Back in August, Campaign Desk pointed out that President Obama’s much-ballyhooed consumer protections required the media’s critical eye as legislation moved along. Obama promised eight consumer protections, some of which consumers already had. For example, he promised that he would make sure insurance companies couldn’t drop people who had serious illnesses. HIPAA rules already bar insurers from doing that, but companies have still found a way around that prohibition.

We also told reporters what might happen to the protections once the lobbyists took to the back rooms and slipped mitigating language into the bills. An AP story by Ricardo Alonso-Zaldivar tells of lobbyists doing just that. One of Obama’s consumer protections called for “no annual or lifetime caps on coverage;” we advised reporters to “look for lobbyists trying to limit lifetime and annual coverage. The lower the limits, the less protection people will have for truly expensive medical treatments.”

Well, guess what? The Senate bill, Zaldivar reports, calls for annual limits on the dollar value of medical care as long as those limits are not “unreasonable.” What is, or is not, unreasonable will be determined by administration officials. The bill does not define the allowable limits for coverage. Officials of the American Cancer Society’s Cancer Action Network were caught unawares, but they shouldn’t have been. “We don’t know who put it in, or why it was put in,” said Network policy expert Stephen Finan, who explained that annual limits make the “no lifetime caps on coverage” meaningless protection. No kidding! He added:

The primary purpose of insurance is to protect people against catastrophic loss. If you put a limit on benefits, by definition it’s going to affect people who are dealing with catastrophic loss.

Zaldivar reported that Democratic officials on the Senate Health, Education, Labor, and Pensions Committee would not say publicly how the language about annual limits snuck into the bill. Staffers, like journalists, don’t like revealing their sources. Blogger David Dayen, who posts at firedoglake.com, had better luck and got Harry Reid’s chief spokesman, Jim Manley, to offer at least a blah-blah explanation. Said Manley:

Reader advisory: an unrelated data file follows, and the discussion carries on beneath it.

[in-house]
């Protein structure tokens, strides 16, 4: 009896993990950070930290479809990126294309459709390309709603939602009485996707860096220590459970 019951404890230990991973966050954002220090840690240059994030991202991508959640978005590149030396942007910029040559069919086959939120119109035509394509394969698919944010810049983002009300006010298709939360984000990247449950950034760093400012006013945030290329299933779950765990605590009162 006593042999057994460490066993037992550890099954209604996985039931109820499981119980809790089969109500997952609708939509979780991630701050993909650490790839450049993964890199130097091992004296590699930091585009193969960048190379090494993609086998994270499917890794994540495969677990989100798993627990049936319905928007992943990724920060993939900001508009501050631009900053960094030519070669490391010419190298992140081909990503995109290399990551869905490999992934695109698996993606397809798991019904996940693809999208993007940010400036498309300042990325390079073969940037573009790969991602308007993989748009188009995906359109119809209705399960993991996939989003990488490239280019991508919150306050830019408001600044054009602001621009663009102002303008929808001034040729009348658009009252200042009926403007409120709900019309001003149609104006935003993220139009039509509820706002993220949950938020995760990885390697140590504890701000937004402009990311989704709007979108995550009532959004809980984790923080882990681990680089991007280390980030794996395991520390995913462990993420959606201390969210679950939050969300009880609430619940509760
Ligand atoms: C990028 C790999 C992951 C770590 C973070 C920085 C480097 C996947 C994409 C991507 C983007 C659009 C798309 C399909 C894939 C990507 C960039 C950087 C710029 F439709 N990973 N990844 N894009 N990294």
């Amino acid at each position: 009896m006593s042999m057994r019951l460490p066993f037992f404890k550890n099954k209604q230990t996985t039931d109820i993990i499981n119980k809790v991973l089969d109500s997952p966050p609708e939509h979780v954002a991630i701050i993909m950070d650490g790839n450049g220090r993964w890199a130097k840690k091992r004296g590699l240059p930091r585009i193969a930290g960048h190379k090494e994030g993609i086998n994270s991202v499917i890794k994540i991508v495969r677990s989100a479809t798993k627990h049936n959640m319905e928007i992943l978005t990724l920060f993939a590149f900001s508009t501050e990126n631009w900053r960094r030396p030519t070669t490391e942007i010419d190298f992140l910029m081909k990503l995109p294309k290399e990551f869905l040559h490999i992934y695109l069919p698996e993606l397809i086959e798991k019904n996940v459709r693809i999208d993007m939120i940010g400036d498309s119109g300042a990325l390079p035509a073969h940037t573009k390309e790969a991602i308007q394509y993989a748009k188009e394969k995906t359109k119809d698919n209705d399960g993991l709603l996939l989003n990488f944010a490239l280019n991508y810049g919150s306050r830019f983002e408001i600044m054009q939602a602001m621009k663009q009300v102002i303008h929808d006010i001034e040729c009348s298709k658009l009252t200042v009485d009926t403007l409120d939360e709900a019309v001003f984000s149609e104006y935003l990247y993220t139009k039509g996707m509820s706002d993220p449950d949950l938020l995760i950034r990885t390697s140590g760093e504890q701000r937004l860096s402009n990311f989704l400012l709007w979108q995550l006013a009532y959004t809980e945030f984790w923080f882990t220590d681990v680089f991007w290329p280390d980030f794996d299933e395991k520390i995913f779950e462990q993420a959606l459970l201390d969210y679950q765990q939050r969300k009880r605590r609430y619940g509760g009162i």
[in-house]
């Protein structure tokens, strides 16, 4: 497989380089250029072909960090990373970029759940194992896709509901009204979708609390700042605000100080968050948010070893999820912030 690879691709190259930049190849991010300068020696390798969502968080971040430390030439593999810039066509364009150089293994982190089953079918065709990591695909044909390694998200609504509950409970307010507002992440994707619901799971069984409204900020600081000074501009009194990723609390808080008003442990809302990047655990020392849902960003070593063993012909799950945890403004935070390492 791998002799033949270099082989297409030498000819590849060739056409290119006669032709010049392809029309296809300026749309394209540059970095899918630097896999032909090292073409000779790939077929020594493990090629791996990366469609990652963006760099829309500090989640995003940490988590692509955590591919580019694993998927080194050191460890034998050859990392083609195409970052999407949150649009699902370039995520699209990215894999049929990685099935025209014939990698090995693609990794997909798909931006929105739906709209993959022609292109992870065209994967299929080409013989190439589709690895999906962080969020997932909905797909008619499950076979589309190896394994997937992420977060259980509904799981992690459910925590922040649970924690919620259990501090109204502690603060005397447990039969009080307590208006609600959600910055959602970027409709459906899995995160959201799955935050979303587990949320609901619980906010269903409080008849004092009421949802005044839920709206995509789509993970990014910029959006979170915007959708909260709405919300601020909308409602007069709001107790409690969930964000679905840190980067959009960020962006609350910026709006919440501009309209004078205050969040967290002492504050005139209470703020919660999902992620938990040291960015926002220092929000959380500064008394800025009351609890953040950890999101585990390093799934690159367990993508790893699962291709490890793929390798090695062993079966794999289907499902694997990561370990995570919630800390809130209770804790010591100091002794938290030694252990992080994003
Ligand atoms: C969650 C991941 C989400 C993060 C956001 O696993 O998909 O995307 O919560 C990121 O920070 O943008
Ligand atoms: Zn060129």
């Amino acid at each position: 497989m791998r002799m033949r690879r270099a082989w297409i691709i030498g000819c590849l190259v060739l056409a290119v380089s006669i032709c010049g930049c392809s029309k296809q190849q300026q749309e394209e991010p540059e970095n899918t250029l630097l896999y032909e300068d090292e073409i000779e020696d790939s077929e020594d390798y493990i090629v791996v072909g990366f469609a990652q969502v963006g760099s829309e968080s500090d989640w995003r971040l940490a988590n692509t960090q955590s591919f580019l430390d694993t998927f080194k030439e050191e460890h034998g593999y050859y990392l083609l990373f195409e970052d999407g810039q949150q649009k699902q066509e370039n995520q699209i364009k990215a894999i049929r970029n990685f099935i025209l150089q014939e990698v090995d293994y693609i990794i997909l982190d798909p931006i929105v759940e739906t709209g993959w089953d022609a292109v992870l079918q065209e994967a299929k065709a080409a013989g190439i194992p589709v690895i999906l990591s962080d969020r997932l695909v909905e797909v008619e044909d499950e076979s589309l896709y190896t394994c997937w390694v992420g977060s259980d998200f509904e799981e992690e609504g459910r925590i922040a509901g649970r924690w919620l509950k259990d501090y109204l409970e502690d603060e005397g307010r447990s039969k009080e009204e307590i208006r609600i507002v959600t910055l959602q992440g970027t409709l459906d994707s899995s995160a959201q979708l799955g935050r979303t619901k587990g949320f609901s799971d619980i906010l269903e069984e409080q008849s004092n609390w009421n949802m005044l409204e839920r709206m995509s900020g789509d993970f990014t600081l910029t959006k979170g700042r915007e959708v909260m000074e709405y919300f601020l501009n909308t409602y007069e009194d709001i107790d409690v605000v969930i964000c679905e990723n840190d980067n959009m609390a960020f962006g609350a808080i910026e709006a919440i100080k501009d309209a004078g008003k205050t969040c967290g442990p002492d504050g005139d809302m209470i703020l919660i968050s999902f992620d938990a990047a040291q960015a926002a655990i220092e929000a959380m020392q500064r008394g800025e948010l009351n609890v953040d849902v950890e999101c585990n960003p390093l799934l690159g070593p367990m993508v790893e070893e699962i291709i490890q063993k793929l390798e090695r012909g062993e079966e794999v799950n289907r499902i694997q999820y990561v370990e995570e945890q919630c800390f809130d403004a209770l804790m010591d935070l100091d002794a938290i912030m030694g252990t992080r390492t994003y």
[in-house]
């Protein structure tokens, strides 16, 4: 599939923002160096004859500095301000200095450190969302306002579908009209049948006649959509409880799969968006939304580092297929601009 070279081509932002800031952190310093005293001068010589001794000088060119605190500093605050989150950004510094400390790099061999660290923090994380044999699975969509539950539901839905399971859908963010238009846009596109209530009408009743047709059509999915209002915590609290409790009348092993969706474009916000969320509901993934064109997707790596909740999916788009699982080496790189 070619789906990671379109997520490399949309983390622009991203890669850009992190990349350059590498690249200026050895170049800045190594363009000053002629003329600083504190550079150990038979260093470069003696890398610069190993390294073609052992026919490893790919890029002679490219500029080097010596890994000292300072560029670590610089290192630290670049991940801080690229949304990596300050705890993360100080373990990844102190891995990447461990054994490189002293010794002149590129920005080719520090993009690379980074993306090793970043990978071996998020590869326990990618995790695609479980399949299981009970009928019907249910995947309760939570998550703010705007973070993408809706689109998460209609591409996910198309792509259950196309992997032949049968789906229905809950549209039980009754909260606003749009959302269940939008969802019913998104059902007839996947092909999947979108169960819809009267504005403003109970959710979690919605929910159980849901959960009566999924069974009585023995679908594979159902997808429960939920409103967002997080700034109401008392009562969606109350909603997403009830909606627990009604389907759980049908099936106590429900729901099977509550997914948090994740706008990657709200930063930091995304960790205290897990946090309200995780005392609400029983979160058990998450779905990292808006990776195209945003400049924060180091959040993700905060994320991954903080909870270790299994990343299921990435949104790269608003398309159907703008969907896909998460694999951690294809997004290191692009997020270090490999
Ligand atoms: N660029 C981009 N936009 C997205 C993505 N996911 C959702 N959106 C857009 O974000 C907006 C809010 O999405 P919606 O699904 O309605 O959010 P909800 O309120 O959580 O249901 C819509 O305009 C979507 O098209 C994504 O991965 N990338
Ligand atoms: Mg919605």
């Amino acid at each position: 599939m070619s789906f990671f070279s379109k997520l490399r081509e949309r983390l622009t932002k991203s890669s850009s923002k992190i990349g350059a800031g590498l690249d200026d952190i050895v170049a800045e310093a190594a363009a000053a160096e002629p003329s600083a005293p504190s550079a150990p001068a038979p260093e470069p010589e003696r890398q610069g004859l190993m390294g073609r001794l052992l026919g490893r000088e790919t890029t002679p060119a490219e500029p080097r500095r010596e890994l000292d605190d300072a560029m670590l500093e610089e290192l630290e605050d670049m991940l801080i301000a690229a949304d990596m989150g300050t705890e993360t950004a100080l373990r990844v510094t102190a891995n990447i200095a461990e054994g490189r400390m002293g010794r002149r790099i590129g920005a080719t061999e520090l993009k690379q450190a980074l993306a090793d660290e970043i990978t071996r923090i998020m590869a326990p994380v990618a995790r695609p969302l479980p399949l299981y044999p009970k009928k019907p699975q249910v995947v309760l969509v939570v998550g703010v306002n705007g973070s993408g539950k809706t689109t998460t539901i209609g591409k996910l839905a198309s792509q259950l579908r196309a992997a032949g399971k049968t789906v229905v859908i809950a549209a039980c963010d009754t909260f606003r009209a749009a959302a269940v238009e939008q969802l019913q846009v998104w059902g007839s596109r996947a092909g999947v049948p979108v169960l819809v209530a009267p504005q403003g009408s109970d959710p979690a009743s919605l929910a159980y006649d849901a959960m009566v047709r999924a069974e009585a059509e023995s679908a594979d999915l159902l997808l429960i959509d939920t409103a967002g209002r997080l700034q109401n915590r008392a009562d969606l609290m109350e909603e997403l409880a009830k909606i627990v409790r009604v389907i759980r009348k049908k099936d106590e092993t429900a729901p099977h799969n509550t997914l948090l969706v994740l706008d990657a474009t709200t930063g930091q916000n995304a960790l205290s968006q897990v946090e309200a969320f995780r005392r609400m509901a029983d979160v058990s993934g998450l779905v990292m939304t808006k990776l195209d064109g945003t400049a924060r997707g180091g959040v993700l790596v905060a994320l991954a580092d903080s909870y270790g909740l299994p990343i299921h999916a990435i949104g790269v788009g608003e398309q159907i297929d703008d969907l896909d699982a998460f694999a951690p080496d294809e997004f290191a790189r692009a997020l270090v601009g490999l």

One of the goals of our bill is to reduce costs to American families who are being crushed by skyrocketing health care costs. We are concerned that banning all annual limits, regardless of whether services are voluntary, could lead to higher premiums.

Sounds to me like the bill reflects the handiwork of the insurance industry on this point. It would be interesting to know what the White House has to say. After all, it was the president who took to the airwaves last summer to promote his consumer protections. What does the president think now? Does he side with insurers or with consumers? It would be good for Zaldivar, Dayen, or any other journalist to enlighten us on this matter.

Memo to reporters: Review our August post and watch for language that waters down other consumer protections.

Trudy Lieberman is a fellow at the Center for Advancing Health and a longtime contributing editor to the Columbia Journalism Review. She is the lead writer for The Second Opinion, CJR’s healthcare desk, which is part of our United States Project on the coverage of politics and policy. Follow her on Twitter @Trudy_Lieberman.